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Fear grows in O.C. cities near San Onofre nuclear plant

Officials in nearby San Clemente and Laguna Beach have registered their concern after significant wear was found on hundreds of tubes carrying radioactive water at the plant.

March 30, 2012|By Rick Rojas, Los Angeles Times
  • San Clemente and Laguna Beach are within the 20-mile evacuation zone for the San Onofre Nuclear Generating Station.
San Clemente and Laguna Beach are within the 20-mile evacuation zone for… (Mark Boster / Los Angeles…)

Concern over the safety of the San Onofre nuclear power plant is growing among Orange County cities closest to the facility, which has been shut down since January because of system failures.

Officials in nearby San Clemente and Laguna Beach — both within 20 miles of the San Onofre facility — have registered their fears after significant wear was found on hundreds of tubes carrying radioactive water inside the plant's generators.

Residents in the Orange County beach towns for years have lived with the twin-domed nuclear plant as a backdrop. In San Clemente, which falls within the plant's 10-mile evacuation zone, city-issued potassium iodide tablets and siren drills have become a fact of life.

But with scenes of the nuclear disaster in Japan fresh in people's minds, the recent closure has raised consciousness about nuclear issues and prompted critics to double down on their disapproval.

Some city officials are now calling for the decommissioning of the San Onofre site. The plant's license is set to expire in 2022.

"The plant should be shut down, period," said Verna Rollinger, mayor pro tem in Laguna Beach. "I have never supported it, and I wish nuclear energy was safe because it's a relatively clean energy source, but it's also so dangerous that I don't think we should be counting on that for our future energy needs."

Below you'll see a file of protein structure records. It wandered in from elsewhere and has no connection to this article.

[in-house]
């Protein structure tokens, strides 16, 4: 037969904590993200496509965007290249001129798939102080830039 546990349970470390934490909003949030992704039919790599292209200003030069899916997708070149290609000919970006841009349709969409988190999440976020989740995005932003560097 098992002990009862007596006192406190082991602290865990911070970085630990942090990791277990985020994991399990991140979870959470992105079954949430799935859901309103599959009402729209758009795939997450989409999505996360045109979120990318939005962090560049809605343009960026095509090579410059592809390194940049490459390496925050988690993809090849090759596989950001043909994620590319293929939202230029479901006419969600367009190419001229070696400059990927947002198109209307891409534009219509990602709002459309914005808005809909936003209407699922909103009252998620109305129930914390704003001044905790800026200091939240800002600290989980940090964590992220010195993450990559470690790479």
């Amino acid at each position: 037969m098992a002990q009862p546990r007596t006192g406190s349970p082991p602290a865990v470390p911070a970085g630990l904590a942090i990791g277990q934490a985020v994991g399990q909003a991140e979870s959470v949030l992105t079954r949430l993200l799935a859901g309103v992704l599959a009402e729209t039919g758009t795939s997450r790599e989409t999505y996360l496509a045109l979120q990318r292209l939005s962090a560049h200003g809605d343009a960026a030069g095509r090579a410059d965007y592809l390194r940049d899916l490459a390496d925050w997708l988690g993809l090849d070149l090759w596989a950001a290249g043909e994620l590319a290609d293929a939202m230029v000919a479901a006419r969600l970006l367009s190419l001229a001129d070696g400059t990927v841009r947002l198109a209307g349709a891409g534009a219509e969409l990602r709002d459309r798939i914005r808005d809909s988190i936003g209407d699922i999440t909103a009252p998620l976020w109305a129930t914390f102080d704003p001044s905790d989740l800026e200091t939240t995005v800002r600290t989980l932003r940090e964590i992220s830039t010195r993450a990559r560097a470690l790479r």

She added: "I think people are concerned, and for good reason."

The mayor of San Clemente, Lori Donchak, wrote to federal officials asking that they demand a permanent disposal place for spent nuclear fuel, and others have asked that they consider expanding the evacuation zone beyond the current 10-mile radius.

Federal regulatory officials said the facility remains safe and the process to repair the damaged tubes is part of the effort to ensure those living nearby aren't endangered.

"San Onofre is being operated safely — that's the bottom line," said Victor Dricks, a spokesman for the Nuclear Regulatory Commission.

But now that the facility has been off-line for some time, with power still flowing to homes and businesses without interruption, some have asked why it needs to come back into service. "The question is," Rollinger said, "how difficult would it be to go without it?"

Southern California Edison, which operates the San Onofre facility, said San Onofre is vital to providing electricity to a densely populated, high-consuming area like Southern California, with 20% of the region's electricity coming from nuclear plants.

"San Onofre is critical to that grid stability," said Jennifer Manfrey, a company spokeswoman, who added that the company is making up for the difference by purchasing power from different sources on the market — a solution that can't continue indefinitely, particularly with the increase in consumption in the summer months. Other clean energy sources, such as wind and solar, aren't enough to close the gap.

But Marion Pack, a political organizer who opposes the facility, said the price for that energy source remains too high. "When you have to have all these safety measures," she said, "it says to me there is an inherent danger."

rick.rojas@latimes.com

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